was on long distant driving – not that he would have done much at home. Maureen
and Brian were small so I stayed at home to help them and mum. I
never went to school for five months or more. (Dolly would have been only
eleven. Alec was born on 15th January 1945 just before her birthday on
6th February.) The Doodle Bugs and V2's were still dropping, but not so bad
now. I think Bobby was home and working also, then he went to India in
the Catering Corp. When mum was due to have Alec she sent me to get the midwife
who lived at the Chequers, near Terry’s mums. (I believe she lived in
the Heathway at the Chequers Corner.) The midwife had a shelter in
her living room with a large cage over it. (This must have been a Morrison
Shelter.) Alec was born in the small room downstairs; mum had a bed in
there. I was in the next room with Maureen and Brian. The midwife called
us in to see the baby. Alec was 10 lbs born, looked like a two month all.
Funny I knew mum had the baby but didn’t know where it came from! Us kids never
knew in those days. Mum got a clot in her leg so she had to stay in bed
for a while. So I had to look after her and the baby, and the other two,
and there was shopping and everything to do. Ivy stayed home for a while to help.
I remember we scrubbed the scullery out one day, dad came home and said
it was not clean enough and made us do it all again. The Doctor told mum
she must not have any more children, and that she was lucky the clot didn’t
shift from her leg. Later mum had to have the veins stripped out. Dad was a
very selfish man who only thought of his own needs, and mum was never
strong enough to stand up to him. And he certainly never had any time for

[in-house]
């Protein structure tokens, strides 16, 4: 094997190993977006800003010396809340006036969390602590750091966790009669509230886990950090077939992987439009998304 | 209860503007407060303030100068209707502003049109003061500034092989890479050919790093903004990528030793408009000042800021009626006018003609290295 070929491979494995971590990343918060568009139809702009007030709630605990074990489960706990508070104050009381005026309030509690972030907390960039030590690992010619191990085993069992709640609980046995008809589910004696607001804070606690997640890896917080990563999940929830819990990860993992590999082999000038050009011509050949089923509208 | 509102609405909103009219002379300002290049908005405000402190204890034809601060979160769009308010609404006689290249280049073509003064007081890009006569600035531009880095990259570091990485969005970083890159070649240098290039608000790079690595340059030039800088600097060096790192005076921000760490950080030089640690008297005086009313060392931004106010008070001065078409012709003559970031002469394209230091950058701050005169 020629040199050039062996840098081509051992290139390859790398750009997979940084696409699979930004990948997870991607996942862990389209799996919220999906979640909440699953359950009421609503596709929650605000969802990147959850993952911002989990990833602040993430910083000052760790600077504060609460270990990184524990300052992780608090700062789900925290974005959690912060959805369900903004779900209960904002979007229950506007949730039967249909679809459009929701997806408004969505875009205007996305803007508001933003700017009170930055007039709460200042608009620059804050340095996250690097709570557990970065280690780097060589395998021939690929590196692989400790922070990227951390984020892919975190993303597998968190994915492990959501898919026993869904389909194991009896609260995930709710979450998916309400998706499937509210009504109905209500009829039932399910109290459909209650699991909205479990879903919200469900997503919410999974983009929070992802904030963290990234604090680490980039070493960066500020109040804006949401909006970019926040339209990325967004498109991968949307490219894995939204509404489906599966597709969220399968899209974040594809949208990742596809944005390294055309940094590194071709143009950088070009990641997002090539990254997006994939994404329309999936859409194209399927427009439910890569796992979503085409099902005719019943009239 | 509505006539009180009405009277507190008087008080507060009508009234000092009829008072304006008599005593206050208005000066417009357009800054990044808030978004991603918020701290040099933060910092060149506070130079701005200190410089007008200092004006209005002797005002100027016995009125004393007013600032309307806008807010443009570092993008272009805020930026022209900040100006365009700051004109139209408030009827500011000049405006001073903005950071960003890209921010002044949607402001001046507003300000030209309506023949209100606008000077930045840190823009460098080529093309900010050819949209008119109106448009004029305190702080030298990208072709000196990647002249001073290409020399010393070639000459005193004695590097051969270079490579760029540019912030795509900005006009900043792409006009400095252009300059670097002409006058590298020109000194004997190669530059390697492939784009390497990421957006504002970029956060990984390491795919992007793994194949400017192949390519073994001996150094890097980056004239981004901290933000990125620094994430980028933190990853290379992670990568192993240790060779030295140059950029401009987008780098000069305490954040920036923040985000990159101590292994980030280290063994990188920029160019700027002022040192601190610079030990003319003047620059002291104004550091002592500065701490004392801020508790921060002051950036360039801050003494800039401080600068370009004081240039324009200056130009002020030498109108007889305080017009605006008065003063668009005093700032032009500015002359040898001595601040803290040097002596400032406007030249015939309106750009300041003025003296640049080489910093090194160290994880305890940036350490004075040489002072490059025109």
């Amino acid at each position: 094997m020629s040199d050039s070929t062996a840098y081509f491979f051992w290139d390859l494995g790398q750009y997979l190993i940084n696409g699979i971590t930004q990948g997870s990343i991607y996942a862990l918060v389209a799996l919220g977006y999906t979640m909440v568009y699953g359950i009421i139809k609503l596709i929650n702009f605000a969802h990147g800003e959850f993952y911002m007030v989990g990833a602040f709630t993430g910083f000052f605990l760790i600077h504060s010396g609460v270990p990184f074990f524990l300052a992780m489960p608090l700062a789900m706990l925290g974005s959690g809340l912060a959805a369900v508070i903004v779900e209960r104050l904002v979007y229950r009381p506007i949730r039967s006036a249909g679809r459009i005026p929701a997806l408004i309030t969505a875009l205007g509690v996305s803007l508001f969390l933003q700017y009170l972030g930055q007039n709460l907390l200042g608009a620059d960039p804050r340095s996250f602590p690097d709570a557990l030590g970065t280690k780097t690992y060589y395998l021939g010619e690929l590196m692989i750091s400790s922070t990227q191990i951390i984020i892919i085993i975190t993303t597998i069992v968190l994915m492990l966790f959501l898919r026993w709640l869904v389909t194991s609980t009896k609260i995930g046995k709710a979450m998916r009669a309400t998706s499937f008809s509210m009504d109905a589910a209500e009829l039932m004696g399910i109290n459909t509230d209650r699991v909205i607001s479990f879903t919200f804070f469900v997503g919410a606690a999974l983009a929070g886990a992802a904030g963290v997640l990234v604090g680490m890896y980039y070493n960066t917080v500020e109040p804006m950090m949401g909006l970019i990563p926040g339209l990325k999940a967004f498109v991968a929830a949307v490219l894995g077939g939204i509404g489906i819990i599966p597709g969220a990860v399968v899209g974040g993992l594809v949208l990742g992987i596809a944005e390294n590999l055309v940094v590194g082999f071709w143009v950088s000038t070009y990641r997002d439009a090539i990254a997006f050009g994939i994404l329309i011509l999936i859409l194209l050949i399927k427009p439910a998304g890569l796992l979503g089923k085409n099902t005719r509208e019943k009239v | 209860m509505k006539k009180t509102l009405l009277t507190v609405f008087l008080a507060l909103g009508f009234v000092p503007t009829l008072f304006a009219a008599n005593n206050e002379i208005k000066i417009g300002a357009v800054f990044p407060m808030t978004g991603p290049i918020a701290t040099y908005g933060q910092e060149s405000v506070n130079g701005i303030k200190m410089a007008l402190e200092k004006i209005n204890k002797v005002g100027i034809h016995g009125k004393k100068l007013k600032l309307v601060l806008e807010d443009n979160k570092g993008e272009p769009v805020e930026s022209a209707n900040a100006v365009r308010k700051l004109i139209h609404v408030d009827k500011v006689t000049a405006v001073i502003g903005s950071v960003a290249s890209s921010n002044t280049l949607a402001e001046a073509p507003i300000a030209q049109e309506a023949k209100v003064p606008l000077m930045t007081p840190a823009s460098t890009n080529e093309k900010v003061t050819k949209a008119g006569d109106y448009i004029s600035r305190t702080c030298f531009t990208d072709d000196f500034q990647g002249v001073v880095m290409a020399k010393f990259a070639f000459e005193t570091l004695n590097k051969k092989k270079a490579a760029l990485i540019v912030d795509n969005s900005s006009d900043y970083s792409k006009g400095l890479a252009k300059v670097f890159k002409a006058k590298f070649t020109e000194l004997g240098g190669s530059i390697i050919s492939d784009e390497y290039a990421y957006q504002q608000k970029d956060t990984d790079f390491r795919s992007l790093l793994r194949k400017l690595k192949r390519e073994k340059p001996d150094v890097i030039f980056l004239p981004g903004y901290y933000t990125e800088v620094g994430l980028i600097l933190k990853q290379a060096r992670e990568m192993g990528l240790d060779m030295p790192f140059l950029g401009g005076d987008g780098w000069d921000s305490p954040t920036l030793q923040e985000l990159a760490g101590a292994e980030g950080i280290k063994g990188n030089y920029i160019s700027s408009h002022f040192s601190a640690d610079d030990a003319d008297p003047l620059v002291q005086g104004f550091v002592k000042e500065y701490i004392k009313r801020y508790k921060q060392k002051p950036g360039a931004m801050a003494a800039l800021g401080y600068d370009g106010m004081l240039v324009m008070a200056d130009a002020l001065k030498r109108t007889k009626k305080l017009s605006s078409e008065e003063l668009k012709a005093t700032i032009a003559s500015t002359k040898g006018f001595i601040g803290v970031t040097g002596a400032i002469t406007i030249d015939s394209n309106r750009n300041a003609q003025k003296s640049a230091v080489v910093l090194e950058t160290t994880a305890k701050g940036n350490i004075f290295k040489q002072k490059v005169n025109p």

There are so many things I remember. Like going to the Dolls’ Hospital with Mrs
Stokes and you. Going to Weston-Super-Mare with Mrs Stark, we visited a
relation of hers there, and having fagots for tea! Seeing the beach all wired
off and lots of airmen there. I suppose the war did us a favour as
we would never have lived in the country or learnt to love the countryside.
Though very sad for lots of people, especially the ones in the camps in Germany
and the Far East. I read a book about evacuees in which Michael
Cain and his little brother were sent to Wales and they were badly treated. His
brother ended up with a broken arm, and after the war he still used to hide
bits of his bread because they were both half-starved at the place they were
at in Wales.
Harry’s family (Harry is Dolly’s husband.) went to the Kent hop-fields
during the war when things got bad; but mostly they stayed at home. They then
lived in Finnymore Road. Harry was born in East London, over a stable.
His dad was in the Merchant Navy before the war, then moved to
Dagenham. His Aunt Ivy lived just up the road, Vincent Road. June was born in
1943, and then his dad had a stomach ulcer which burst. Them days they took
half his stomach away and told him not to smoke or drink alcohol,
but he still did both – though he always suffered for it! Harry’s mum Marie
died of a brain clot just after we returned home to New Zealand after we
visited England in 1974, and his dad died of a heart attack eighteen
months later. We were glad we managed to see them.
Please excuse the spelling and writing. It took me a while to put together but
once I got going I could go on forever – remembering things. We certainly had
to grow up fast. I wish I had kept in touch with everyone, but as a child you
only live for the day and don’t think of the future much. Also you
don’t appreciate what people do for you at the time.